54.Are policies in place for the protection and conservation of the natural functions of existing soils, rivers, lakes, floodplains, and beaches and shores? 42

55.Does your community’s Stormwater Management Plan address low-impact development (LID) techniques to manage stormwater, such as bio-retention areas, dry wells, infiltration trenches, filter/buffer strips, vegetated swales, rain barrels, and cisterns? 42

56.Are any other best management practices (BMPs) in place to reduce stormwater runoff? 42

57.Is a policy or program in place for sediment and erosion control? 42

1.What building codes, standards, and design/construction review practices does your community currently use? (e.g., type of code/date of adoption)? 43

58.Does the building code contain hazard reduction provisions (e.g., strengthen construction to withstand wind forces)? 43

59.Are policies in place to reduce vulnerability to wind, water, hail, lightning, fire, extreme temperatures, and ground shift/collapse through regulating the location, size, design, type, construction methods, and materials used in structures? 43

60.Does your building code contain sections on hurricane preparedness, flood hazard reduction (over and above minimum National Flood Insurance Program [NFIP] requirements), environment and natural resources? Does your plan include a wind speed map showing areas subject to 100-, 110-, 120-, and 130-mile-per-hour winds? 43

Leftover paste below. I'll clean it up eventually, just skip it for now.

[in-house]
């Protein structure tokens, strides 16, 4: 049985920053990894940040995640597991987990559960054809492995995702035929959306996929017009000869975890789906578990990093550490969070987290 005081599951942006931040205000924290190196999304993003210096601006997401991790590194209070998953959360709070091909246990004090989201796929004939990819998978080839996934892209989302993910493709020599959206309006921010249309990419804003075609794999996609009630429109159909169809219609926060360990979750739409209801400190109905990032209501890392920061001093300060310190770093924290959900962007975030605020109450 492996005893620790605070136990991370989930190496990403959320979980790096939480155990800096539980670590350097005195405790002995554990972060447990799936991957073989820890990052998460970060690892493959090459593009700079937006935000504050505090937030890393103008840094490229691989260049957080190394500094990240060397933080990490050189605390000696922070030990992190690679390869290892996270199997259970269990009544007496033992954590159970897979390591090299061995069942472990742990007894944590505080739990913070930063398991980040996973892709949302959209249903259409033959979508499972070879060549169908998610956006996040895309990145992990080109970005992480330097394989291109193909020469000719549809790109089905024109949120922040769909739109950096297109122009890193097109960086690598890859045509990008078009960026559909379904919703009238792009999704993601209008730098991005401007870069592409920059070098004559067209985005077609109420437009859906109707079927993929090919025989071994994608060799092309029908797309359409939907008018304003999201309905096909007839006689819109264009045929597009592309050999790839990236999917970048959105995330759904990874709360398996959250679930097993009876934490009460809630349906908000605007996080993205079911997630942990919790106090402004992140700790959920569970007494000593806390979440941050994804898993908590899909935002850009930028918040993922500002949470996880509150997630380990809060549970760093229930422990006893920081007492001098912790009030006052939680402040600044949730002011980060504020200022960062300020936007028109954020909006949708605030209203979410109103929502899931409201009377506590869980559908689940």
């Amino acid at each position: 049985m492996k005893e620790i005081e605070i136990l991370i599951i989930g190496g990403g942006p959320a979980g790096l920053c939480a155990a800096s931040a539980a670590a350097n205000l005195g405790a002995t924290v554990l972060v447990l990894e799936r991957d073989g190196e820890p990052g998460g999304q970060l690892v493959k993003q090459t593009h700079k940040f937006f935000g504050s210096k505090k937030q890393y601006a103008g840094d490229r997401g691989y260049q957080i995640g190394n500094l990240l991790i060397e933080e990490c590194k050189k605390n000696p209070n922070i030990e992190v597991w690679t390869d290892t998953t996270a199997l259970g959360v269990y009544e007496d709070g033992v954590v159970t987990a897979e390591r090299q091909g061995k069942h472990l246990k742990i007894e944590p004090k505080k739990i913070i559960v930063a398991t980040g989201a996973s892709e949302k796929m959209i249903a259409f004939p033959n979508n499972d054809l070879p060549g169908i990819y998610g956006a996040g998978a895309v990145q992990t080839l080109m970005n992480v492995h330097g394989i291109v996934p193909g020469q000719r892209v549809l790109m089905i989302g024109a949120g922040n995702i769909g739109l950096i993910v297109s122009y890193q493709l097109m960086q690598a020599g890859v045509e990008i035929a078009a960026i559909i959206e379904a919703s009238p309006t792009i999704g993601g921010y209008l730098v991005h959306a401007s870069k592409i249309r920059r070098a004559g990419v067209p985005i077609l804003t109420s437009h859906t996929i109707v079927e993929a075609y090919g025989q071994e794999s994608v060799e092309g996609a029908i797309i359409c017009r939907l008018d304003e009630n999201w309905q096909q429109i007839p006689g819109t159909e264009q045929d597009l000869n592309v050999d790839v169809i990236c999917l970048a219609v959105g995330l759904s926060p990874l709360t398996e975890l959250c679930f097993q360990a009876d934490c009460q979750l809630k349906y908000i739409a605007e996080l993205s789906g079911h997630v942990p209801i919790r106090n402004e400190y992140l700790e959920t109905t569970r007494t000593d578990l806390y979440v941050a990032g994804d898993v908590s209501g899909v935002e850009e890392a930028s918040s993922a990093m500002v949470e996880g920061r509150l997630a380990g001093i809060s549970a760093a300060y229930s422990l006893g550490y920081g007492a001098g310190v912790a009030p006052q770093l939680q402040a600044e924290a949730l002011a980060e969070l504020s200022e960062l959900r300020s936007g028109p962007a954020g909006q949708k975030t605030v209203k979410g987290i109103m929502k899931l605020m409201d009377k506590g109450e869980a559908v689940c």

61.Are there measures for protecting vulnerable historically significant structures to preserve their historic character and appearance as well as protect them from damage from hazard events? 43

62.Does the zoning ordinance conform to the Comprehensive Plan in terms of discouraging development or redevelopment within natural hazard areas? 44

63.Does the ordinance contain natural hazard overlay zones that set conditions for land use within such zones? 44

64.Do rezoning procedures recognize natural hazard areas that allow greater intensity or density of use? 44

65.Does the ordinance prohibit development within, or filling of, wetlands, floodways, and floodplains over and above minimum NFIP requirements? 44

66.Do the subdivision regulations restrict the subdivision of land within or adjacent to natural hazard areas? 44

67.Do the regulations permit conservation subdivisions or cluster subdivisions that conserve environmental resources by setting aside land for protection of natural resources? 44